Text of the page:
Sunday, December 17, 2017

There's still time

Santa Claus visited our church today. He welcomed people at the front door; he walked with the procession to the altar; he gave gold coins filled with chocolate to little ones after Mass.

Jolly old St. Nick said, "Ho-Ho-Holy" and asked one little girl a defining question as she walked away from him, "Do you know whose birthday we celebrate on Christmas?"

She looked back over her shoulder and said, "God's!"

Hearing it, stopped me in my tracks. Indeed, Christmas is supposed to celebrate the incarnation of our  Creator, little baby Jesus born in Bethlehem.

Then why is it that we receive presents on December 25? It's not our big day.

Christmas is really about a monumental blessing of the world. The divine stepping into our skin and taking on the limits of time and space within the messiness of humanity.

Have you decided what you will give him this year? It's not too late.

We have friends back in Detroit who have spent Christmas morning having breakfast with the homeless. At the time, there were just the three in their family, so they thought the best way to grow their table was to serve the neediest in the community.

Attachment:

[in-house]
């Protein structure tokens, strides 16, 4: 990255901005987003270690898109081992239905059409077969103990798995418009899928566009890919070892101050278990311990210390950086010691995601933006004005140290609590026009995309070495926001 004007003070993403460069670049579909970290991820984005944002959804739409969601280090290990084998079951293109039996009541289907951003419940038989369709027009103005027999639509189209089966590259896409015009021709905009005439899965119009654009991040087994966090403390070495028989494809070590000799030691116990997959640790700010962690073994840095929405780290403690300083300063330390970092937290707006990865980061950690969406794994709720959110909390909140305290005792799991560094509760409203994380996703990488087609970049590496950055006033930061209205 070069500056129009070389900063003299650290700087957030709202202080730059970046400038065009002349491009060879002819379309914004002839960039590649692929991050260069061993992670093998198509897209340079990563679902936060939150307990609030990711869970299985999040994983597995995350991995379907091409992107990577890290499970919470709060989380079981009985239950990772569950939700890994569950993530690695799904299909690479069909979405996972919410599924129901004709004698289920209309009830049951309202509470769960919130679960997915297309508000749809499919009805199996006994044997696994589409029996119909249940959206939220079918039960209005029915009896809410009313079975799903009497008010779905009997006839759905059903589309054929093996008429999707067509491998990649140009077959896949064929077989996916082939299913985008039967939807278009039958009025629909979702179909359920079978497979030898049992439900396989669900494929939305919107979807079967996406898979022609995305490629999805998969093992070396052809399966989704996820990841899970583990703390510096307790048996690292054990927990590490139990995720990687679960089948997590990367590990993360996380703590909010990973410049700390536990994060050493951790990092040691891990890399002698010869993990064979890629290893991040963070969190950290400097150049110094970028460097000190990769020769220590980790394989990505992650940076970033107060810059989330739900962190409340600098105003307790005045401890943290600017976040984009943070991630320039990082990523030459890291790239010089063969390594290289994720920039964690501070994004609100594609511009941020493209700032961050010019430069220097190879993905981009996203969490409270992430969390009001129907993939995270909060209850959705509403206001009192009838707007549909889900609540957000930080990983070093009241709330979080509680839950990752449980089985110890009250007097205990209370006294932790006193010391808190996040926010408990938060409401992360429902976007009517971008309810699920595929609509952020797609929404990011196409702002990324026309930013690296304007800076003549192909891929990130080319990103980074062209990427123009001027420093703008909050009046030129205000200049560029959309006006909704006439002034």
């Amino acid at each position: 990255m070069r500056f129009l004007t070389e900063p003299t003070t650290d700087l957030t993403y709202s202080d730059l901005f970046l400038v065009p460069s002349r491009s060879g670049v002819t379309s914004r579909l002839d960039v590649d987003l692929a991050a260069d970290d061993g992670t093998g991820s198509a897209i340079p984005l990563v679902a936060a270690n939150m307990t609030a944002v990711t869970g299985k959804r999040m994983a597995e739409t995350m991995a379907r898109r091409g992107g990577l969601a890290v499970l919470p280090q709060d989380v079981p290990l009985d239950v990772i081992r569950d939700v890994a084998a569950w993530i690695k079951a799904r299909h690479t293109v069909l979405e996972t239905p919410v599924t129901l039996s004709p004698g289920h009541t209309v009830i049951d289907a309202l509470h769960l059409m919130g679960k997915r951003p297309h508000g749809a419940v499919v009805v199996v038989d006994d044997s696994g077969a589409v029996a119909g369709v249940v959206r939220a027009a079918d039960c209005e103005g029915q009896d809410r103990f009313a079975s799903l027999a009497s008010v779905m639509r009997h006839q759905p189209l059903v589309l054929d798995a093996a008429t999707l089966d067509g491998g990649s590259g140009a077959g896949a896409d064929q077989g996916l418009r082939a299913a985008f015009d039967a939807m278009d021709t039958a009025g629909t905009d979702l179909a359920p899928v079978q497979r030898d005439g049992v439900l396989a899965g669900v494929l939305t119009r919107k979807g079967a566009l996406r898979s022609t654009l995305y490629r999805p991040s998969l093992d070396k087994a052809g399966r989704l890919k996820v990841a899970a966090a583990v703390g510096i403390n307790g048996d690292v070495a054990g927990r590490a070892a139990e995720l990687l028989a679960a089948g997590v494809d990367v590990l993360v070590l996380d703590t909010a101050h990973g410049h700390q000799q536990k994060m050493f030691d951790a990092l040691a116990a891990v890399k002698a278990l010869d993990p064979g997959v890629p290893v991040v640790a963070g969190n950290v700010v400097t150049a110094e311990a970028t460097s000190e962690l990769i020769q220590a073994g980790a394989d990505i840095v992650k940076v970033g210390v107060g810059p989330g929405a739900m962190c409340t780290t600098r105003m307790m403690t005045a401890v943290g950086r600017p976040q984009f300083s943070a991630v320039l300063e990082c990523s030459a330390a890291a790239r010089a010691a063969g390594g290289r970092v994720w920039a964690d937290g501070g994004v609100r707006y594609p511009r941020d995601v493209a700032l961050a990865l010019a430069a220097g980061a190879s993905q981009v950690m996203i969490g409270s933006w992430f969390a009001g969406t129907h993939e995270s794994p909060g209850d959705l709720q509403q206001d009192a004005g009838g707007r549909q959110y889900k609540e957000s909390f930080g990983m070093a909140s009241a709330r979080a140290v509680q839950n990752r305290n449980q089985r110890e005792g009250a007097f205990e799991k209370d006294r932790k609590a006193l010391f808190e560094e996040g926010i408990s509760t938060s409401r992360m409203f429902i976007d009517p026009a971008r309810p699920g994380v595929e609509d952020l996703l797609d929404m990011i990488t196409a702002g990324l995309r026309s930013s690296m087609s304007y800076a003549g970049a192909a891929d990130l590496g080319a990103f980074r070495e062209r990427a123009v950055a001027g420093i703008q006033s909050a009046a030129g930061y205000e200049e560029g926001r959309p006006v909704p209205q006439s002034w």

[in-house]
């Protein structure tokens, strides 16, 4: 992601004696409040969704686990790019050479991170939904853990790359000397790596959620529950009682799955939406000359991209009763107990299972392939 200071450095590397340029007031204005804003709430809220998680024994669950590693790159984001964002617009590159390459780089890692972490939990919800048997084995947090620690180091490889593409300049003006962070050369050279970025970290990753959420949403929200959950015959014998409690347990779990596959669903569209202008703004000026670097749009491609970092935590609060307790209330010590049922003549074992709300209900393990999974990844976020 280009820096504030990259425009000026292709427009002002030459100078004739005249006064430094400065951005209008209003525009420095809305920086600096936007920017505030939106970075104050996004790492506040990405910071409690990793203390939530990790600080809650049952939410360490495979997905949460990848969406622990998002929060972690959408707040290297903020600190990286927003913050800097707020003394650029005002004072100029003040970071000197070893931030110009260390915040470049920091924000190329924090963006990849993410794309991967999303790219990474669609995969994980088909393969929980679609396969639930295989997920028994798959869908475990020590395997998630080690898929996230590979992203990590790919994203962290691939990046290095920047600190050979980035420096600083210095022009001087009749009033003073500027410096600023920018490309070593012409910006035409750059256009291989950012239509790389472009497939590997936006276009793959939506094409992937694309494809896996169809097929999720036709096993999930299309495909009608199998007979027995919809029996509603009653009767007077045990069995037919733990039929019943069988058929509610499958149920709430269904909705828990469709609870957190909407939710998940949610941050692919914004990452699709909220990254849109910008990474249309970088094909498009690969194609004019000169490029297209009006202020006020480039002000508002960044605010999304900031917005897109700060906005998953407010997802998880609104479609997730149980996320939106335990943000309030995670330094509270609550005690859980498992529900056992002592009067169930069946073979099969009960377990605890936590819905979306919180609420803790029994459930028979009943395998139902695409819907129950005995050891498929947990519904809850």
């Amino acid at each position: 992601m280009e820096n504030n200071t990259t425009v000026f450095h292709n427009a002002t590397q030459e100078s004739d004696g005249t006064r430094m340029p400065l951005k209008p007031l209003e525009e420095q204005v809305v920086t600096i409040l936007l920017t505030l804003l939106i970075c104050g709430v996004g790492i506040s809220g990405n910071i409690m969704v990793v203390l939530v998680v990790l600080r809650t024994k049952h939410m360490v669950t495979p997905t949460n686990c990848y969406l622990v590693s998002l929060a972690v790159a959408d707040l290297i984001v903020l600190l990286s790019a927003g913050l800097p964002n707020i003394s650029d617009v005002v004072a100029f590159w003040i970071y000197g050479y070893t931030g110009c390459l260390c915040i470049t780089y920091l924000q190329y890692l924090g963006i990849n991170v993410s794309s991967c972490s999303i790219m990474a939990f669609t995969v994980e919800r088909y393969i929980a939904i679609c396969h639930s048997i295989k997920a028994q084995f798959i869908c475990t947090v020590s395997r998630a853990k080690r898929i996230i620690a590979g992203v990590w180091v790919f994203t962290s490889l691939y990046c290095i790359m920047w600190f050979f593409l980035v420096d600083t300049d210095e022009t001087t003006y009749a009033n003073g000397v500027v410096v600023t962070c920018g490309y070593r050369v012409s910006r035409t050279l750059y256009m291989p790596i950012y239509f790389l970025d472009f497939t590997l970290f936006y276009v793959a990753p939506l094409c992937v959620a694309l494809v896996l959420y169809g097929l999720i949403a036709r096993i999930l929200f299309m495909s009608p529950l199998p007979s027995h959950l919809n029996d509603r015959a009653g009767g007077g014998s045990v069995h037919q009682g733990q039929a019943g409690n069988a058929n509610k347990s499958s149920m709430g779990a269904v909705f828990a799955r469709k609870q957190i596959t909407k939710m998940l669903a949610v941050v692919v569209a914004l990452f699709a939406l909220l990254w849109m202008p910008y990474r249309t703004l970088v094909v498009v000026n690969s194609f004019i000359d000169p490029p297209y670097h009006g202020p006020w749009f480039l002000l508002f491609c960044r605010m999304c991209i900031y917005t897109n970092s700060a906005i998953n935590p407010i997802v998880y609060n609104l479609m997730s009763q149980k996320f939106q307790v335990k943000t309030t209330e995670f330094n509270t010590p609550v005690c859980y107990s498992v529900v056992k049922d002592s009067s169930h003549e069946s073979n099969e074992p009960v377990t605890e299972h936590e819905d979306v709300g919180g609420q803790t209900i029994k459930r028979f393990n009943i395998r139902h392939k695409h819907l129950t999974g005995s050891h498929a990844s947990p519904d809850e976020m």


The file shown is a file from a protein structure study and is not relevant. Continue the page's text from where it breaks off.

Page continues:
Then there are those who forgo exchanging gifts altogether and instead make a significant donation to a worthy charity in hopes of lifting up the suffering.

By far, my favorite idea comes from those who don't celebrate Christmas at all. Again this year, Detroit's Jewish Community Relations Council will team up with the Michigan Muslim Community Council for Mitzvah Day on Christmas. A mitzvah in Hebrew means more than a good deed; it's the observance of a commandment to do good and avoid evil. So, on Christmas and the days approaching it, these two non-Christian groups will volunteer at charities so their Christian brothers and sisters can enjoy their special holy day. Jews and Muslims will work for free in soup kitchens, homeless shelters and the like. They will feed and comfort and spend time with those who are sick.

And Detroit is not alone. Other communities across the nation perform Christmas mitzvahs.

Can you imagine how the almighty must feel when all those who claim to love him are united around the day dedicated to honoring his generosity.

There is still time to give yourself to the source of all life and love.

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